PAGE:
• Increasing the number of members served through HOP, through methods including a time-limited, data-driven, presumed eligibility pathway and text message campaign; funding for HSOs to conduct grassroots com­munity engagement; the creation of a “No Wrong Door” referral in NCCARE360, where any user can refer a Medicaid member to HOP; and a communications toolkit and campaign;

  • Streamlining the HOP enrollment and consent process;

  • Continually enhancing NCCARE360 for HOP, including automated HOP enrollment and service authorization functionalities and continuous improvements to invoic­ing functionality;

  • Housing service simplifications, including eliminating unnecessary documentation for enrollees and providing additional housing coordination payments to HSOs;

  • Adding HOP eligibility criteria, most recently to expand HOP eligibility to Medicaid Direct enrollees and including new eligibility criteria such as chronic infectious disease, cancer, and autoimmune disorders;

  • Finding a safe and secure way to offer services to HOP enrollees experiencing interpersonal violence.

Importance of Network Leads and Standardized Contracts

Network Leads are fundamental to the success of the HOP. They have helped HSOs learn how to navigate the Medicaid system, redesign certain business processes, and expand their scope of services. This has been particularly important in ensuring that smaller, less resourced HSOs can participate in HOP. Network Leads also serve as a resource to health plans by providing them with a high-quality net­work of HSOs. State-developed standard contracts between health plans and Network Leads21 and Network Leads and HSOs22 ensure clear responsibilities across parties and help balance power dynamics that could potentially over-medicalize HSOs.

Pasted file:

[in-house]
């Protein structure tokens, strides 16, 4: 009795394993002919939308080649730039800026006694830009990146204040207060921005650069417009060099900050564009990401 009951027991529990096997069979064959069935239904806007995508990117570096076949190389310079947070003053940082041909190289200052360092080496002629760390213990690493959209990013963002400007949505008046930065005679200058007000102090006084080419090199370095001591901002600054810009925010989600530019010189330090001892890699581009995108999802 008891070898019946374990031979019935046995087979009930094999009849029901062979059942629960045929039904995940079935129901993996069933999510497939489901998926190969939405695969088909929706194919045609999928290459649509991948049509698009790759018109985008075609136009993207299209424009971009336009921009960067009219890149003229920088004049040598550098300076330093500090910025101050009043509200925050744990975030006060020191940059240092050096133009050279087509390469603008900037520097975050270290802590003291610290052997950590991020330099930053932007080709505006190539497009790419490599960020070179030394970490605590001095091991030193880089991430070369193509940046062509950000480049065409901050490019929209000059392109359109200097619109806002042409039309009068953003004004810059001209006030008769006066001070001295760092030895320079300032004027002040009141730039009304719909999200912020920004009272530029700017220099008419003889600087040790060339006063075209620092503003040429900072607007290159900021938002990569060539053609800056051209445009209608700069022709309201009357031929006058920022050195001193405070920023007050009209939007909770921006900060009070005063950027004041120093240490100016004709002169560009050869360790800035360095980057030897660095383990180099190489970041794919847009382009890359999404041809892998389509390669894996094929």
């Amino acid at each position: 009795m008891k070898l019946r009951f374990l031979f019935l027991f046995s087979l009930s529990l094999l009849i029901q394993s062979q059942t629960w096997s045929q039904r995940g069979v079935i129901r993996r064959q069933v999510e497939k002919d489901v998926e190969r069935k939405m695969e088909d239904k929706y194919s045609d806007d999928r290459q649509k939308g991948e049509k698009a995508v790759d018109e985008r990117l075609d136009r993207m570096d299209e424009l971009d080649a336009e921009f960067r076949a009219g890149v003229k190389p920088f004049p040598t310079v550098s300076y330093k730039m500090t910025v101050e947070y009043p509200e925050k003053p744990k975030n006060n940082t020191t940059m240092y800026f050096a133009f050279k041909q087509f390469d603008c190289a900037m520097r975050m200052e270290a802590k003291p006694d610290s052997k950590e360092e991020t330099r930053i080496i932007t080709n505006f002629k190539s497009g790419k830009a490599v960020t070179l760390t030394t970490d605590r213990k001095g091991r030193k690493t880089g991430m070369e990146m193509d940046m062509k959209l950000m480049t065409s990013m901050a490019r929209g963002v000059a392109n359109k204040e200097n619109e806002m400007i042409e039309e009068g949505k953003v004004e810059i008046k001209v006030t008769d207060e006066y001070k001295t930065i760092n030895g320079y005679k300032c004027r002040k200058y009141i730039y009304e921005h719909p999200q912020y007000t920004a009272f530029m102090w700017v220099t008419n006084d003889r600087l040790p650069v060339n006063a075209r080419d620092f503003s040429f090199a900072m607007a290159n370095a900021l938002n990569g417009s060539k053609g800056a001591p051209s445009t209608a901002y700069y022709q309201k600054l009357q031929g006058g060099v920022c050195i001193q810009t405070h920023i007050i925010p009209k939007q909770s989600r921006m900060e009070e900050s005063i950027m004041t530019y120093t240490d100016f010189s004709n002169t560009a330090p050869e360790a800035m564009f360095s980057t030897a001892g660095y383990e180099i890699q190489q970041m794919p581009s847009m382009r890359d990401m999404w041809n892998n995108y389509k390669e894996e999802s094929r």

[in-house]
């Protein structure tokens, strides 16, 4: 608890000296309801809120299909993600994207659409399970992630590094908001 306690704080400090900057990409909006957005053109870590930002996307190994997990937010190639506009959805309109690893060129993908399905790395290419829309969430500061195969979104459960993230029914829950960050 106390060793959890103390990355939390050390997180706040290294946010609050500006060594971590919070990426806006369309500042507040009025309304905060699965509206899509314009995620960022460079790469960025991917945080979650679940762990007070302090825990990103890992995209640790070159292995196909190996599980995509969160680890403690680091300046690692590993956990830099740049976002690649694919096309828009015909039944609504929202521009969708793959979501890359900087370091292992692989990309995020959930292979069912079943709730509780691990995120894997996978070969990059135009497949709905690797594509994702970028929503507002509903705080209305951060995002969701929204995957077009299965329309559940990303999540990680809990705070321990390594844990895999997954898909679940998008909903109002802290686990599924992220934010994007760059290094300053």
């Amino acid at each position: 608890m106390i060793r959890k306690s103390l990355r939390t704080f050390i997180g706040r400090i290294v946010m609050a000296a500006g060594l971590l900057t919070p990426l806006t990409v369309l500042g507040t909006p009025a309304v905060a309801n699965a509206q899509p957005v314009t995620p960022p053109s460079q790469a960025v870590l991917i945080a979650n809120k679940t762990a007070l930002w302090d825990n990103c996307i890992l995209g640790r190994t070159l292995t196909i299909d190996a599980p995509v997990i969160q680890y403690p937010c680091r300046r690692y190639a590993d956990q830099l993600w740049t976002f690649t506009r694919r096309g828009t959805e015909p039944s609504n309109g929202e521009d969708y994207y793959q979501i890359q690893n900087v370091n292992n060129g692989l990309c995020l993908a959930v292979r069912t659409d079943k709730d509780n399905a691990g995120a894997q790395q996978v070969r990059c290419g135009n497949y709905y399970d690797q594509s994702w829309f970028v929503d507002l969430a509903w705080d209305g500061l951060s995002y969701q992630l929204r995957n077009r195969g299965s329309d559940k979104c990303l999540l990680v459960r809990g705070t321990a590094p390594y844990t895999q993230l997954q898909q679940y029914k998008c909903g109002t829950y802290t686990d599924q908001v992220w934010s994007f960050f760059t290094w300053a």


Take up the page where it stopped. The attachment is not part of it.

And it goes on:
Training and Technical Assistance

Embedding non-medical services and providers into Medicaid helps address whole-person health, but also requires new ways of working for all entities. Robust train­ing and technical assistance tools for both the medical and non-medical sectors have proved extremely beneficial. Network Leads have developed multiple tools to help HSOs enroll as Medicaid providers, bill for services, and meet pro­gram integrity requirements. NCDHHS and its partners have developed in-depth trainings for care management entities and prepaid health plans (PHPs) that detail the non-med­ical services provided through HOP and best practices for addressing social needs.23

Shared Data and Technology

The use of one shared technology platform by all HOP-participating entities has been necessary for sharing data needed to operate and evaluate HOP. Creating a simple invoicing solution for HSOs has made it possible for many of them to participate in HOP; translating invoices to encoun­ters streamlines the evaluation of medical and non-medical data, and having only one system reduces the need for orga­nizations to use multiple technologies, creating broader partnerships.

Looking Ahead

As HOP continues, NCDHHS intends to expand HOP ser­vices to new populations. With recent approval from CMS to cover HOP for Medicaid Direct populations,24 NCDHHS will phase in access to HOP services for this population, beginning with those eligible for Tailored Care Management, in 2024. Tailored Plan enrollees can access HOP services when Tailored Plans are live in 2024.

Additionally, NCDHHS is seeking authority from CMS to expand coverage of HOP services statewide. North Carolina’s current 1115 waiver demonstration ends in October 2024. NCDHHS has submitted a request to CMS to renew and amend its current waiver in the next demonstration period (November 2024 to October 2029).25 Through this request, NCDHHS is seeking to expand cover­age of HOP services statewide, procure new Network Leads to cover new regions of the state, scale and modify certain existing HOP services, and further expand HOP eligibility criteria.

NCDHHS will continue to closely monitor and evaluate the HOP program during the current and future waiver peri­ods and is committed to continually enhancing the program based on learnings and feedback. North Carolina has been setting a precedent for the country on addressing healthy opportunities in Medicaid and looks forward to continuing to lead the way.


No conflicts of interest were disclosed.